Day-10 (27 November 2018) – Bracing the Drake Passage

Sunrise: 3:58 | Sunset: 21:52

I woke up to a familiar sensation, only this time was much worse. The swell from the drake passage was just playing me around from side to side.

Drake passage, a sea famous for either its “drake’s shake” or “drake’s lake” is a meet between Pacific, Atlantic, and Southern ocean. Throughout this eleven days journey, I only met the former (drake’s shake, with the wave heights reaching 8 meter when I left for Antarctica, and 10 meter heights now).

As i mentioned before, i had never experienced seasick, and i had been to several boats ride, even the smaller ones. But here in this expedition, i experienced seasick at the first time, and the journey back from the Antarctica was the worst.

I had my breakfast as usual, but i immediately lock myself in the cabin soon afterward feeling nausea. I only went out at 9 am to return the boots and the velcro boat group to the tender pit at deck-3.

I attempted to follow 9:30 am session “the antarctic treaty” with heavy feeling of nausea. I hate drake passage. There was also 11 am presentation session of “Leadership lesson from the heroic age of Antarctic Exploration” but i chose to lay myself down in the cabin.

I went out for lunch and had all my favourite food in display: vegetable curry, creamy tomato sauce pasta and corn soup. Got them all in quite nice portion, not to much and not to small, even though the nausea felt worst at that time. Few hours later i couldn’t hold it anymore and puked all my lunch out. Sorry had to mention this, but this was somewhat monumental period for me. I had never had seasick like this before, hell, i never had a seasick! It just got the best of me.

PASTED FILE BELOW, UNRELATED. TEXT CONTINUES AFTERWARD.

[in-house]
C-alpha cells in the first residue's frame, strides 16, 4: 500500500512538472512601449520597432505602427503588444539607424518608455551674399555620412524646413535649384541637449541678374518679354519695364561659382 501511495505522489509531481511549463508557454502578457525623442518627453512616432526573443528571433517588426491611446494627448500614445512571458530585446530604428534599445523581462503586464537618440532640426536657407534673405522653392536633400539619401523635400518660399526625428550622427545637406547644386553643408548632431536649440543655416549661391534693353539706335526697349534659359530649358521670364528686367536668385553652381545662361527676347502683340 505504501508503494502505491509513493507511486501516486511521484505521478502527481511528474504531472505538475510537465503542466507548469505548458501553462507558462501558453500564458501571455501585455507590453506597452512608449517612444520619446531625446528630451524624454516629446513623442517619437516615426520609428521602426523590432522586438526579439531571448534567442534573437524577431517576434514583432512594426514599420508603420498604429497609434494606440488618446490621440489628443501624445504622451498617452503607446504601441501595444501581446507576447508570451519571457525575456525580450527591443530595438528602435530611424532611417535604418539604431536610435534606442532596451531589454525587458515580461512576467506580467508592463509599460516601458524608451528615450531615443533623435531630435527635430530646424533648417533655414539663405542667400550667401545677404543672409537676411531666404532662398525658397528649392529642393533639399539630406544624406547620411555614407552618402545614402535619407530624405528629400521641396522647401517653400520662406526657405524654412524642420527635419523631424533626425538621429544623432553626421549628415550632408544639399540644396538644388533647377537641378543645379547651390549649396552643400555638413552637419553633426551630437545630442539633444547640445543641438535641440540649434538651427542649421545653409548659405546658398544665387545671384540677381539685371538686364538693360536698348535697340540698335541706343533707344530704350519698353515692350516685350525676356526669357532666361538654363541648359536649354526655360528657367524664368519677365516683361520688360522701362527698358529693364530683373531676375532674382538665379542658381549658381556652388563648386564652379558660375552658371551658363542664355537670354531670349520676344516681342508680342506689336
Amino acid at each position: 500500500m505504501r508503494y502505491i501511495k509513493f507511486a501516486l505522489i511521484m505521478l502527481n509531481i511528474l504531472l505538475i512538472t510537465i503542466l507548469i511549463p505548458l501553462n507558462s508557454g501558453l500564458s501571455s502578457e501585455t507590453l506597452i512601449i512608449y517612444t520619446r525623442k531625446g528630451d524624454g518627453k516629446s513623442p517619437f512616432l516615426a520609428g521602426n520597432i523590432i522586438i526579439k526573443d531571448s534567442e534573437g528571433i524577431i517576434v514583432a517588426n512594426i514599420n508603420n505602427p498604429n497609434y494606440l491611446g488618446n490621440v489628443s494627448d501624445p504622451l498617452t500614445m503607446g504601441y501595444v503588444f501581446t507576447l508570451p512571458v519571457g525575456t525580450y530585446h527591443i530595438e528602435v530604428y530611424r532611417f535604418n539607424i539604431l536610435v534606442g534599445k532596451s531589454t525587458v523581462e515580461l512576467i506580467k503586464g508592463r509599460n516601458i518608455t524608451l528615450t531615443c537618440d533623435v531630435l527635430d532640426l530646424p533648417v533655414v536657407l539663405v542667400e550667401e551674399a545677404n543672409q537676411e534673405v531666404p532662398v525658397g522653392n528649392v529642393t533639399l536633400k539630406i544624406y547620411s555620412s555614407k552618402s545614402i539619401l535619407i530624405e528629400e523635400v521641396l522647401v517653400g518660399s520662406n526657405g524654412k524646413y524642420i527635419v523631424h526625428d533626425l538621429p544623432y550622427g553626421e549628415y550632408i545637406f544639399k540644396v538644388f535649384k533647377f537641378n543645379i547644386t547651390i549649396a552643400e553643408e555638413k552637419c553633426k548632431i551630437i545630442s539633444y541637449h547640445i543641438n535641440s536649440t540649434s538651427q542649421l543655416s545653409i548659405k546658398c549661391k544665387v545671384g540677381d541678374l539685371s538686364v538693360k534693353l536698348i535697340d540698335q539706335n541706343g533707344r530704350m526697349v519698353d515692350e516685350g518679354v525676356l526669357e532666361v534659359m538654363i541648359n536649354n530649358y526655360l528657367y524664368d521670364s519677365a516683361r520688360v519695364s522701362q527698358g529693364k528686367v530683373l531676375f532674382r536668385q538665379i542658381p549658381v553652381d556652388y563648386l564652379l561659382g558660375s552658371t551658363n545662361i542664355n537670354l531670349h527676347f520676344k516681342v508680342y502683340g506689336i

At 2:30 pm, i was finally able to attend a session delivered by Delphin titled “Why do they argue about global warming?”. I have been putting so much interests with this topic and i just had to come and listen about it despite the seasick.

Delphin is a marine biologist and one of his research has been about global warming impact on the birds in polar region. So he’s quite an expert on that, although he is not a climatologist. His presentation has been developed with reference of so many scientific publications, articles, and i think it is one of the most systematic and comprehensive presentation so far about global warming. It is made for public, he knows his audience so as not putting too many scientific details yet able to quote some to convince where the facts are coming from and are as legitimate as they are. And he delivered the topic in a basic manner so that after hearing his presentation it only wanted me to learn much more about this sophisticated issues we have on this planet earth.As other presentation onboard MS Midnatsol, they are exclusively developed for MS Midnatsol by the expedition crew who is a group of scientists, and therefore photographing and video recording are not allowed. I do wish i could share with you all what i have listened and learned, but i all i can do is share a very small portion of what i had learned and i’m sure it’s nothing compared to listening to the whole presentation delivered by Delphin.Few things that i learn and i would love to share are (and this is mainly taken from Delphin’s presentation about global Warming):

  • Global warming is simple: it is a rise in the average temperature  on the earth surface and at the sea. So, believing in global warming means: believing that there is a rise in the average temperature in the earth surface and at the sea.